Forget the numbers, Gretzky was a good coach

Sometimes the numbers do lie. Sometimes they don't tell the whole story. Such is the case with Wayne Gretzky.

Sometimes the numbers do lie. Sometimes they don't tell the whole story.

Such is the case with Wayne Gretzky.

As a player, the statistics he posted, the scoring feats he amassed, the records he set, the championships and trophies he won, are a clear and valid indication of how great he was on the ice.

As a coach, however, the numbers aren't nearly as conclusive.

Odd man out

Gretzky, of course, stepped down Thursday as coach of the Phoenix Coyotes, another victim of the messy bankruptcy proceedings. Simply put, Gretzky was not going to be part of the Balsillie bid if it succeeded, and he wasn't going to be part of whoever purchases the club from the NHL if they should prevail and speculation is that Jerry Reinsdorf will be that buyer.

So it was the right thing, under the circumstances, to step down. Now, in the wake of his resignation, the question being asked is: was Gretzky a good coach?

The answer is yes.

OK, over his four seasons the Coyotes had a disappointing 143-161-24 record, good for a .473 win percentage. That is hardly the stuff of legend, but it can also be explained. The numbers don't tell the story of what Gretzky had to work with in Phoenix.

Coming out of the lockout, when he took over, they were burdened with old, slow players and were not prepared to deal with the new order NHL. And, not surprisingly given what is happening in court, they had budget issues. Harry Houdini or Jack Adams might not have gotten much more out of that team. How much say did Gretzky have in those personnel decisions? He no doubt had some input, but that would make him a bad manager, not a bad coach (though he does have that 2002 Olympic gold medal to his credit, so he does know something about putting teams together).

Shaping the future

For the past couple of seasons, the Coyotes have been building with youth and were improving with that youth. No, they didn't make the playoffs over the four years, but remember back to the middle of last season when Gretzky had his team sitting fifth in the Western Conference and was being touted as a coach of the year candidate, and a Team Canada Olympic coaching candidate.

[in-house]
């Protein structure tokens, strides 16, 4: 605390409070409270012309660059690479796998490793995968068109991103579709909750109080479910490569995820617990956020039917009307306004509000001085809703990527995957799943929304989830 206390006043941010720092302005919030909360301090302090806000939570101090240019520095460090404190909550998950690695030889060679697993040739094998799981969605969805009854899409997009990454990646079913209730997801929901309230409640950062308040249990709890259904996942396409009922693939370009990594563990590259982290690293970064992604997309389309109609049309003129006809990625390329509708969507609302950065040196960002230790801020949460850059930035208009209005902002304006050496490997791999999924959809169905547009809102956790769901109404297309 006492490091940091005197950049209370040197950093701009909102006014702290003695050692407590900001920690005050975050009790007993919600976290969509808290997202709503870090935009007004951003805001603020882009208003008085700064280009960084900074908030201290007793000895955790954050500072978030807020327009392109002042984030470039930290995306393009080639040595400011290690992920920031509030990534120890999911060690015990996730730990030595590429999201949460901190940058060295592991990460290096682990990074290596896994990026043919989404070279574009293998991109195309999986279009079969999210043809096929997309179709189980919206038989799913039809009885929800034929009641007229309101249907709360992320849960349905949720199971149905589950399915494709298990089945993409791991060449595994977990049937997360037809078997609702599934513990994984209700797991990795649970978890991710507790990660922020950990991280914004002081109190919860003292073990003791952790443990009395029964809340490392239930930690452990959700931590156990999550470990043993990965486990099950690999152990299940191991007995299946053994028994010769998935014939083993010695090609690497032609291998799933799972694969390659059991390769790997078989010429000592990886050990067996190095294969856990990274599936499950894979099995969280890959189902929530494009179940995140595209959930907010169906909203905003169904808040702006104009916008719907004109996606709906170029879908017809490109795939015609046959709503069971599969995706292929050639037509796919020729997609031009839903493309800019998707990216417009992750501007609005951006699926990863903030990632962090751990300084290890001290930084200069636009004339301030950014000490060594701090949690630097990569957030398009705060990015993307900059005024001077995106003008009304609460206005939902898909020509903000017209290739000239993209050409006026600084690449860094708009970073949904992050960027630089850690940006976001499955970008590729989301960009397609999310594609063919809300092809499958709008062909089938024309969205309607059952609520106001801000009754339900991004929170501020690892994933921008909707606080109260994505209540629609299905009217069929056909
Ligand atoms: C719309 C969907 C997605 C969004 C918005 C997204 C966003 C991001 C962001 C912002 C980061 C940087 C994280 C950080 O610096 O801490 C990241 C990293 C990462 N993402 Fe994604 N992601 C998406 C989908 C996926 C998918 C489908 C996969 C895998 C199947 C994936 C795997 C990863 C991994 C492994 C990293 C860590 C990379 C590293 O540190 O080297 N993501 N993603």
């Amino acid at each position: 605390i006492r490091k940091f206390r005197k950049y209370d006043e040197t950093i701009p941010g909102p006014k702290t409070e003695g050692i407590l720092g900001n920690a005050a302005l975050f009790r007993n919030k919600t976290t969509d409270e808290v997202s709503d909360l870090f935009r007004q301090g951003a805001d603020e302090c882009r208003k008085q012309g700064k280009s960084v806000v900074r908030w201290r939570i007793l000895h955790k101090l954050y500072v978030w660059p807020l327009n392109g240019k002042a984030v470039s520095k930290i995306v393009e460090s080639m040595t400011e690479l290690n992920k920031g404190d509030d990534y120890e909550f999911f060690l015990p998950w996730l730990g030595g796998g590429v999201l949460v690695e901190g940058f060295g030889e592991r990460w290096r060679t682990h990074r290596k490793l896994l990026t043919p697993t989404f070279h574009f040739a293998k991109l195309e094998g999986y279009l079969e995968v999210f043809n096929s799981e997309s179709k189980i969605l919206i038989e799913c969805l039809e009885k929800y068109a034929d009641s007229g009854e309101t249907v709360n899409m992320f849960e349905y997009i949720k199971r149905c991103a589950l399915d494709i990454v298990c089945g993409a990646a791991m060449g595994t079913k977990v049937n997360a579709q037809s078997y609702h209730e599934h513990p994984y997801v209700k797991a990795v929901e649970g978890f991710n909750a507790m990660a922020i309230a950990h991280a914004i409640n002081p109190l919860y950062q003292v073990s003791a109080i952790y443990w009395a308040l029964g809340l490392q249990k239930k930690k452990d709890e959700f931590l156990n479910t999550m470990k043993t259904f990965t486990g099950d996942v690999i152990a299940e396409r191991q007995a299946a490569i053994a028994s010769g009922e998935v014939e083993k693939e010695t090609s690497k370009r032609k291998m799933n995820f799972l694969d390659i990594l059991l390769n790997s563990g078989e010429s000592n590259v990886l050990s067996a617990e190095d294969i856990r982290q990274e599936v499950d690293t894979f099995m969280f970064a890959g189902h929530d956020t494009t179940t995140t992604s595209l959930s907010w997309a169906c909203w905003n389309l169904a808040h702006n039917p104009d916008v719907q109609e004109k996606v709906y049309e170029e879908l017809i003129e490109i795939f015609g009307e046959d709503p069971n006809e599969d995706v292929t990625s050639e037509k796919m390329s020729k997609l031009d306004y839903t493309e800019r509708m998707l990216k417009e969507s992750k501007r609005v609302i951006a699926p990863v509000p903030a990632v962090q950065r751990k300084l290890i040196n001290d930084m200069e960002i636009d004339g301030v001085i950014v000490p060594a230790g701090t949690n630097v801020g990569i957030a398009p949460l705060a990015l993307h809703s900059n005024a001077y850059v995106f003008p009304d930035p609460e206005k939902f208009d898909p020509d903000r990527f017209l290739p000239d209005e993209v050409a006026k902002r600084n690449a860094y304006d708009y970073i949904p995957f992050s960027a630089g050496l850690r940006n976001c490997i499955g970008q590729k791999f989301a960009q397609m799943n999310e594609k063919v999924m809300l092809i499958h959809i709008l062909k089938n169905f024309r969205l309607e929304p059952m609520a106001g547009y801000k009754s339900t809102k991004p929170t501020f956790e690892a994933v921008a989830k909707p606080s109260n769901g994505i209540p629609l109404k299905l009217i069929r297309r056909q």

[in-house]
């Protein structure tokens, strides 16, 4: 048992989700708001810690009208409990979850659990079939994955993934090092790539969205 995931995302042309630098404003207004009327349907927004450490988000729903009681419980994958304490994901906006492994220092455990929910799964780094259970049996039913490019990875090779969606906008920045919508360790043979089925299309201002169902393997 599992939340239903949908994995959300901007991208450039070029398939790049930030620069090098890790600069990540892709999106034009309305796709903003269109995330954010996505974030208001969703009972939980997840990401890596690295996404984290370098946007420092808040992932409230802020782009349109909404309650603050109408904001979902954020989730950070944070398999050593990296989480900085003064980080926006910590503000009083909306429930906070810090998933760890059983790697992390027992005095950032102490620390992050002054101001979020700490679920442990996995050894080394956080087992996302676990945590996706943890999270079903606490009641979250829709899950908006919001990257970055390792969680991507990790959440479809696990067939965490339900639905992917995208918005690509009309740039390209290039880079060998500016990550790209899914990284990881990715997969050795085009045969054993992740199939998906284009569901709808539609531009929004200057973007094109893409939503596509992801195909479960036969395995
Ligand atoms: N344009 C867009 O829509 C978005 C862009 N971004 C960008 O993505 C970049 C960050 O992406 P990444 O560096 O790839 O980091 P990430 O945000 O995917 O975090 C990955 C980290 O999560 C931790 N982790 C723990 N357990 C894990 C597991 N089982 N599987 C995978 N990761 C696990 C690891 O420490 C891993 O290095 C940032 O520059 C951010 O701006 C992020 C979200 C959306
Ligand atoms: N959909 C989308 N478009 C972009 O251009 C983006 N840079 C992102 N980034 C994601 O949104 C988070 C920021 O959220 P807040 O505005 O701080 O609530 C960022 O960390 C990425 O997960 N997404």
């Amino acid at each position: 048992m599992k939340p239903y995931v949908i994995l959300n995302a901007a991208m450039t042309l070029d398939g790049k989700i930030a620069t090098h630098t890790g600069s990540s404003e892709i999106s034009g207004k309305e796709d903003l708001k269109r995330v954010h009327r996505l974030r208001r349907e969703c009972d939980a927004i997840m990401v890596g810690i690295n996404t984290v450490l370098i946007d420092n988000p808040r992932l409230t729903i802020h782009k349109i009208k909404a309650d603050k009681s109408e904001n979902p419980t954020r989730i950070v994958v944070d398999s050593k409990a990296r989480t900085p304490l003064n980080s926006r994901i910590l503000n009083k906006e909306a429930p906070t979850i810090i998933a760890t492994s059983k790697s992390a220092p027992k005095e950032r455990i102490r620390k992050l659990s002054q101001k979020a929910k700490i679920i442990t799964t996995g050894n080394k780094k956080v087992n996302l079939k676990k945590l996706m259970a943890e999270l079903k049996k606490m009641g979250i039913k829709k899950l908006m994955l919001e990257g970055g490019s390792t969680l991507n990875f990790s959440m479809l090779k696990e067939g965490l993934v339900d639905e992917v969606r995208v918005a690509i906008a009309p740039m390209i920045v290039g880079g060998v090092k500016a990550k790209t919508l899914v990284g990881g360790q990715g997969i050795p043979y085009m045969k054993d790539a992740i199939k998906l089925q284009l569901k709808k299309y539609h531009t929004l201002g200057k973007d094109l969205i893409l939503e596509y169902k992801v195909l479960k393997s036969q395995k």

Now, that's not to say he was among the very best coaches in the league, but Gretzky learned and adjusted over those four years and he got better. Indeed, he was a smarter and better coach the last game he worked than he was the first.

As for what he was being paid, roughly $8 million US a season, that number has to be explained as well. Gretzky wasn't just coach of the Coyotes, he was a part owner, managing partner and alternate governor. As coach, he was paid $1.6 million, which is a big number, but Gretzky is also a big name. The rest of the money was part of his equity in the club.

And, as for the fact Gretzky didn't report to training camp himself this season, there was no reason to attend. He wasn't going to the coach regardless of how this mess unfolds, so why bother? He deserved to protect his assets.

What's next?

So, will he coach again?

That is impossible to know, of course. Gretzky became a coach, notwithstanding his ownership stake, because he is one of those guys who would have a hard time distancing himself from the game. He loves to be around the rink and with the players.

If the right fit materialized down the road, perhaps with an organization, or a management group with which he has had a history, it is conceivable that he could coach again because there are those within the game who look beyond the numbers.